4. InsaneCdn

    InsaneCdn Well-Known Member

    There's also "Raising your Spirited Child" - don't know the author off-hand, but it's perspective is one of understanding "intense" kids - not necessarily diagnosis kids, but outside the norm - and ideas of how to work with areas of intensity... pretty useful info even for diagnosis kids! Practical advice.
  5. AnnieO

    AnnieO Shooting from the Hip

  6. TerryJ2

    TerryJ2 Well-Known Member

  7. mazdamama

    mazdamama New Member

  8. InsaneCdn

    InsaneCdn Well-Known Member

  9. DS3

    DS3 New Member

    These are some books that my child's therapist gave me to read and I have found helpful:

    The Over-Indulged Child: A Parent's Guide to Mentoring
    by James A. Fogarty -I found this book enlightening and it had some good ideas in it. Especially deciphering 'wants' versus 'needs'.

    Setting Limits by Robert J. Mackenzie - This book has been extremely helpful with my difficult child. I have been able to identify my parenting style and revise it so that it works a bit better. I recommend reading them in this order after you've read The Explosive Child. Combined it seems to be working great for me.

    I have a few more books she's given me that I am still getting through, and will post them if I find anything good in them.
  10. Signorina

    Signorina Guest

    When Parents Hurt: Compassionate Strategies When You and Your Grown Child Don’t Get Along by Dr. Joshua Coleman .
    offers insight, empathy, and perspective to those who have lost the opportunity to be the parent they desperately wanted to be and who are mourning the loss of a harmonious relationship with their child. Through case examples and healing exercises, Dr. Coleman helps parents:
    Reduce anger, guilt, and shame, Learn how temperament, the teen years, their own or a partner's mistakes, and divorce can strain the parent-child bond, Come to terms with their own and their child's imperfections, Develop strategies for rebuilding the relationship or move toward acceptance of what can't be changed, By helping parents recognize what they can do and let go of what they cannot, Dr. Coleman helps families develop more positive ways of healing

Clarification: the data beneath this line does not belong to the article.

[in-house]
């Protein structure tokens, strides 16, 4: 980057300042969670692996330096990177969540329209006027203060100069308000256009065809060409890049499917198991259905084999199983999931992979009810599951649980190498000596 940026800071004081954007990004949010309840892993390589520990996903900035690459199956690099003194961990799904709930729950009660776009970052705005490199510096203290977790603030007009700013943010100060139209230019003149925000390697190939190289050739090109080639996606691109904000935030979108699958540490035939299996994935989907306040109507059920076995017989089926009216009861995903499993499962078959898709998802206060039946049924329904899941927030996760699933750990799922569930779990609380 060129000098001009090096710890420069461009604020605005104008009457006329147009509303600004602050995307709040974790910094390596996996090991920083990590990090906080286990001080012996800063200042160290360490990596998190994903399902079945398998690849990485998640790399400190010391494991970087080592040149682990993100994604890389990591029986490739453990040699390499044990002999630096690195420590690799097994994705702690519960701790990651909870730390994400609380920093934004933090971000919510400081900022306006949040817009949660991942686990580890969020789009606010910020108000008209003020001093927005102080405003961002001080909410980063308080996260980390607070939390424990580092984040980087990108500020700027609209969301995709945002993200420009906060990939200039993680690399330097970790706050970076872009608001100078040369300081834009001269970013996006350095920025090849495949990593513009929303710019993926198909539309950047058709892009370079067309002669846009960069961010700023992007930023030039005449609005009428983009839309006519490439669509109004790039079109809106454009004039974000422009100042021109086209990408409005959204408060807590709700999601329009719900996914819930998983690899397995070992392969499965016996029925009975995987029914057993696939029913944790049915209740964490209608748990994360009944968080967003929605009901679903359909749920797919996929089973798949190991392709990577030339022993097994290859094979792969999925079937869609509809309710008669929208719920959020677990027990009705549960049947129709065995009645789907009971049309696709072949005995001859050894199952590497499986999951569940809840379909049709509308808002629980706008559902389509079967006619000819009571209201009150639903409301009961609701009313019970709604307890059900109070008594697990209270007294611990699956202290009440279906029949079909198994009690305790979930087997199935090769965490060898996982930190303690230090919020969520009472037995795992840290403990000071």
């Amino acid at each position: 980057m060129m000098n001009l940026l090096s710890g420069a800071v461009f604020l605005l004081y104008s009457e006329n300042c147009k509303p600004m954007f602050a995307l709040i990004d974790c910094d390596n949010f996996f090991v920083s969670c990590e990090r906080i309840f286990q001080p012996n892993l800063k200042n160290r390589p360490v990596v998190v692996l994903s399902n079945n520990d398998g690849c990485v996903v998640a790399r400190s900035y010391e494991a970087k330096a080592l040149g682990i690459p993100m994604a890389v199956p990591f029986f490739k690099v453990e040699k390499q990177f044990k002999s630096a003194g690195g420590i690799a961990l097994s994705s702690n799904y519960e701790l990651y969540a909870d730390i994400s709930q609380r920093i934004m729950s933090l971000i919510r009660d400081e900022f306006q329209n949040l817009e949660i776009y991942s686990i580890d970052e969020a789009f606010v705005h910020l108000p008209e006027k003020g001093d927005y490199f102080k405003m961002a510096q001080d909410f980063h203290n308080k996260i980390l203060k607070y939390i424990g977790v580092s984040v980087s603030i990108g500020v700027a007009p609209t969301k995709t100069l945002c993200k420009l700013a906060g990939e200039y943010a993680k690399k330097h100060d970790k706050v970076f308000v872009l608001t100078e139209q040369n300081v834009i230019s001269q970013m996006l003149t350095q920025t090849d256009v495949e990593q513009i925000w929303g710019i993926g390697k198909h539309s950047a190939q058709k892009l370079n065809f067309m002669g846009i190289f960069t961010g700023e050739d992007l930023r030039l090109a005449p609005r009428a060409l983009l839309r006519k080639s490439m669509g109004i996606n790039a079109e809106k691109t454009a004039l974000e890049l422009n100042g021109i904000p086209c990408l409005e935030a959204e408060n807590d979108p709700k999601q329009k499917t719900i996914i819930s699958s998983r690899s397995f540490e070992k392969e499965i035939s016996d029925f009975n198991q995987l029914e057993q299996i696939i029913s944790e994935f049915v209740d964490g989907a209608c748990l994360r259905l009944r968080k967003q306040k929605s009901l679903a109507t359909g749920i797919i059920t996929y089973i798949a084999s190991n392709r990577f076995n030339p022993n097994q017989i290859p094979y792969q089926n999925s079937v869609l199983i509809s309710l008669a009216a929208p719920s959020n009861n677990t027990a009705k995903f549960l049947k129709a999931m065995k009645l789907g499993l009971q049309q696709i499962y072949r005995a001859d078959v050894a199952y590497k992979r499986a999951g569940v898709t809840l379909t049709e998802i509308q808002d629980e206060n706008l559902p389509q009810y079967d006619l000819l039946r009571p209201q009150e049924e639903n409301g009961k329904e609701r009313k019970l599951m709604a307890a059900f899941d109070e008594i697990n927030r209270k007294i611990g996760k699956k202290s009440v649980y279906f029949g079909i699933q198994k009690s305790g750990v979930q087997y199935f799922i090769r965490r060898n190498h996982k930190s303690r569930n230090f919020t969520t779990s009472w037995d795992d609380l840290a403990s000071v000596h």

Candid Confessions of an Imperfect Parent: Building Relationships, Buying Breakfasts, and Other Secrets for Connecting with Your Teenager
    by Jonathan McKee

    Oh Boy, Oh Boy, Oh Boy: Confronting Motherhood, Womanhood & Selfhood in a Household of Boys by Karin Kasdin

    The B itch in the House: 26 Women Tell the Truth About Sex, Solitude, Work, Motherhood, and Marriage by Cathi Hanauer Women today have more choices than at any time in history, yet many smart, ambitious, contemporary women are finding themselves angry, dissatisfied, stressed out. Why are they dissatisfied? And what do they really want? These questions form the premise of this passionate, provocative, funny, searingly honest collection of original essays in which twenty-six women writers invite readers into their lives, minds, and bedrooms to talk about the choices they've made, what's working, and what's not.

    The Normal One: Life with a Difficult or Damaged Sibling by Jeanne Safer, PhD : In the first book of its kind, renowned psychotherapist Jeanne Safer examines the hidden trauma of growing up with an emotionally troubled or physically disabled sibling, and helps adult "normal" siblings resolve their childhood pain. So many of us have difficult child siblings - or worry about the effects our own difficult child is having on his/her siblings. Great insights.